The following post is a reaction to the recent exchange we’ve had over at this post. These are some ideas I’ve had about the flat world which, if I remember right, I got to share with ’08 but not with ’09.
In this post, I scratch the surface of how the internet has allowed for the formation of new identities, and how these new identities challenge the way people perceive each other online.
First of all, central to the metaphor of the flat world is that the playing field is leveled.
When it comes to blogging and ideas, there is no longer a monopoly of thought. There are no lecturers and students, no professors and junior professors. Traditional forms of discourse are challenged, as information and insight come from innumerable, fractured directions.
While certain degrees of a person’s seniority can still be evident in the writing style, the sophistication of their content, and the depth of their ideas — anyone can literally create a new identity from the ground up on the internet. The institution of search (Google, Wikipedia) — the anti-thesis of being taught — is a very powerful flattener. Combine this with our new ability to upload ideas and content, and indeed, the world is flat.
On the internet, a 20-year old atheist can come across as a professor on the subject, a group of 14-year olds can become cult heroes, a 40-year old lawyer can relive his childhood, a mother of seven can have even more children (as much as her inspiration allows), and overseas workers come home everyday in a truly borderless world where nationalism is no longer anchored on geography.
People can also reach extraordinary levels of fame or infamy on the internet. The nature of the beast allows us to reveal more of ourselves than we usually do, but it also allows us to hide even more as well.
The flat world is a friend of both Google and al-Qaeda. You are in touch with the world now, in all of its extremes and imperfections. The writers you read have no places to hide, and so do you — we can literally see each other’s houses from this screen. Technologies such as Google Earth not only knock down the walls; they blow away the floors and ceilings too.
The moral of the story?
Live good lives.
Especially those who blog (and leave comments on blogs). We’re more exposed than we ever were. Of course we can still choose to hide, but there really are no guarantees now.
Just the other day, a friend and I opined that one reason the NBA is no longer as popular as the 90’s when Rodman, Pippen and Jordan graced the Bulls is because of the internet. People can now learn more about the NBA superstars, thus “demystifying” them and taking away some of their Greco-Roman shine. They’re no longer the ‘gods’ they were before.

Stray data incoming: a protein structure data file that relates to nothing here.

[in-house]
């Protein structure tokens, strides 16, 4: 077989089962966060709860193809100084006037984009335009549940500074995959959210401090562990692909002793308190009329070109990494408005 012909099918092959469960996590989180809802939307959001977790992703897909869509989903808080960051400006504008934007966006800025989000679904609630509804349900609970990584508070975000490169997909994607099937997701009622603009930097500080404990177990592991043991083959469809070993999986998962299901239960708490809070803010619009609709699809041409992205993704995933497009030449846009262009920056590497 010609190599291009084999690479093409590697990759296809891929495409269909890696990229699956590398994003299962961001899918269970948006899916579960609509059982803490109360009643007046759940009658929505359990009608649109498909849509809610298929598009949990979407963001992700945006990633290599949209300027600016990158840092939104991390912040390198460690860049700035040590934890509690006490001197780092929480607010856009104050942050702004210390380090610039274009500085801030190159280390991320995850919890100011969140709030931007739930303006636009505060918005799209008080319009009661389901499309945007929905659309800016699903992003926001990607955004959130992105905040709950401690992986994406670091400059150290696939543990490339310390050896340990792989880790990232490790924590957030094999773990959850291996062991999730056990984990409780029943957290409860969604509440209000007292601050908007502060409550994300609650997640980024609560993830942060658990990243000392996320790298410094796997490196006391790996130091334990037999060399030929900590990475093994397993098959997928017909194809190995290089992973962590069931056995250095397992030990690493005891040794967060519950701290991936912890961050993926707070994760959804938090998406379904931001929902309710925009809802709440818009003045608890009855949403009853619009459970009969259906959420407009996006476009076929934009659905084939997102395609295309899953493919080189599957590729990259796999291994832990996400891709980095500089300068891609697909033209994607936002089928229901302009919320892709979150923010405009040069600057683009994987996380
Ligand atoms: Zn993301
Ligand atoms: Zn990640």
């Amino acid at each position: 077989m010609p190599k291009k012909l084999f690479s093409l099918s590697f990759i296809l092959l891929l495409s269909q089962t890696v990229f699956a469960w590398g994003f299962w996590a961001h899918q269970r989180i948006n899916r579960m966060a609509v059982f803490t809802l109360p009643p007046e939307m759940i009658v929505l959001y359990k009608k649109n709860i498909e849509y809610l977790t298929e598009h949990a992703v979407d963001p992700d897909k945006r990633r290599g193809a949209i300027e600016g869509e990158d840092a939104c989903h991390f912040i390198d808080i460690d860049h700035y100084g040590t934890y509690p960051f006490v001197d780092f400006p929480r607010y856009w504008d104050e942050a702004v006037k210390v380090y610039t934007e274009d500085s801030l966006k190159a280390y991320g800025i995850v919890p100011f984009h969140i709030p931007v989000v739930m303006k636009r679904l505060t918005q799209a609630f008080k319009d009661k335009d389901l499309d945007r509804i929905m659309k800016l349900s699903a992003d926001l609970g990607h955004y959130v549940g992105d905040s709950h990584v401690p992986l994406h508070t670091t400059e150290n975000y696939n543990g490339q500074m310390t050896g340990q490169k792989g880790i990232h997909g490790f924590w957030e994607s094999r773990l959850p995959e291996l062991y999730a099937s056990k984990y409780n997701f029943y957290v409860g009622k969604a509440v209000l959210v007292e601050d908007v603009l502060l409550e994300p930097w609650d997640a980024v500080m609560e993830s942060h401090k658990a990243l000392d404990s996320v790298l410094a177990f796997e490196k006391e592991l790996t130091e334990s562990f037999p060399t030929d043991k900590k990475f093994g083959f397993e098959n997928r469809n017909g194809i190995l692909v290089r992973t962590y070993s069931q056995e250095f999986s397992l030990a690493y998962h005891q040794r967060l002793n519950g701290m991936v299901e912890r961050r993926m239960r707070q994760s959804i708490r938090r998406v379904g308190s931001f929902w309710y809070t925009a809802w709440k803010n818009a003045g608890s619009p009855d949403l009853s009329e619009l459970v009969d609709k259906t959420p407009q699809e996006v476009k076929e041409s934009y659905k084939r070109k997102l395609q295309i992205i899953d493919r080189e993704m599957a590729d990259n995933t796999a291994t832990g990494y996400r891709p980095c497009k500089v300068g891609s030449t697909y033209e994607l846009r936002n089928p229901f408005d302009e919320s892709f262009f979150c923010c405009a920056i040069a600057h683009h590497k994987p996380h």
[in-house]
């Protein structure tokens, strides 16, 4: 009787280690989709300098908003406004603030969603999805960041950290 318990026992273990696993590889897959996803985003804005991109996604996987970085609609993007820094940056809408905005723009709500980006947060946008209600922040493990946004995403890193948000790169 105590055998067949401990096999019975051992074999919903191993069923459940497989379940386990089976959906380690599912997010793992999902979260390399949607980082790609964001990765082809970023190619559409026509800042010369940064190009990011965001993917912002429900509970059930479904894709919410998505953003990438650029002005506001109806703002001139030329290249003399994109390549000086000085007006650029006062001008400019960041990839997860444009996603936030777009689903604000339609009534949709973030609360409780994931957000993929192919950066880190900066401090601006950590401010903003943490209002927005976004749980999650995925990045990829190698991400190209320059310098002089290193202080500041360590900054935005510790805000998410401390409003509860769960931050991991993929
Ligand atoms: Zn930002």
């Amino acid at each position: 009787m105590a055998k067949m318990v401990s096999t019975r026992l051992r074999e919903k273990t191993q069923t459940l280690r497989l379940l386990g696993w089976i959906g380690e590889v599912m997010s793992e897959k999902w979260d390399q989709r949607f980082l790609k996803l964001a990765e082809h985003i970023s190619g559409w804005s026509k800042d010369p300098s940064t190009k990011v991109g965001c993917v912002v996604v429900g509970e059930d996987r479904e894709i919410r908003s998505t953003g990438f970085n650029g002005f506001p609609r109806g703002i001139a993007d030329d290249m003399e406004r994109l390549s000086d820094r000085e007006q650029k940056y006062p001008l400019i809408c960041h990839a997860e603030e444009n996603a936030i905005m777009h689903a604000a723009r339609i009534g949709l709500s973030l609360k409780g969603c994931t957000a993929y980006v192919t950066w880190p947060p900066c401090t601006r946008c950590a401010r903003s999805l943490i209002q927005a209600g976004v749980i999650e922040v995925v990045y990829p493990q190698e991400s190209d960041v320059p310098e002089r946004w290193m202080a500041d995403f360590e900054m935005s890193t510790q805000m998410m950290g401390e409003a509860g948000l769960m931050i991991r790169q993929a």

Personally now, blogging has taught me to be more honest, both here and in real life. It has helped me articulate my most fundamental beliefs by making sure that I’m consistent with what I write here and with what I manifest in my interactions with people.
I hope my students can see the correspondence between me in the classroom and me here in Inevitable Karma. Of course they get to know me more here than they do in the classroom, and I hope they manage to capture all they see as just one Sir Martin.
But of course, not everything will be received well. No level of articulation on the internet can fully reveal who a person is, much less a blog entry that is read and viewed through different lenses. Therefore, never forget that we’re still facing people no matter how they come across. While it is admirable to remain true to our beliefs, it is more honorable to simply leave an open ear to another person.
Here in the flat world, there is no monopoly of knowledge. No one can claim they know everything anymore — even teachers — since there are now too many ways to gain, verify and impart knowledge. Yet at the end of the day, we are all still people with varying temperaments, intellects and abilities.
The flat world is a level playing field unlike any other in the history of the world. Now, there is no reason not to understand another person.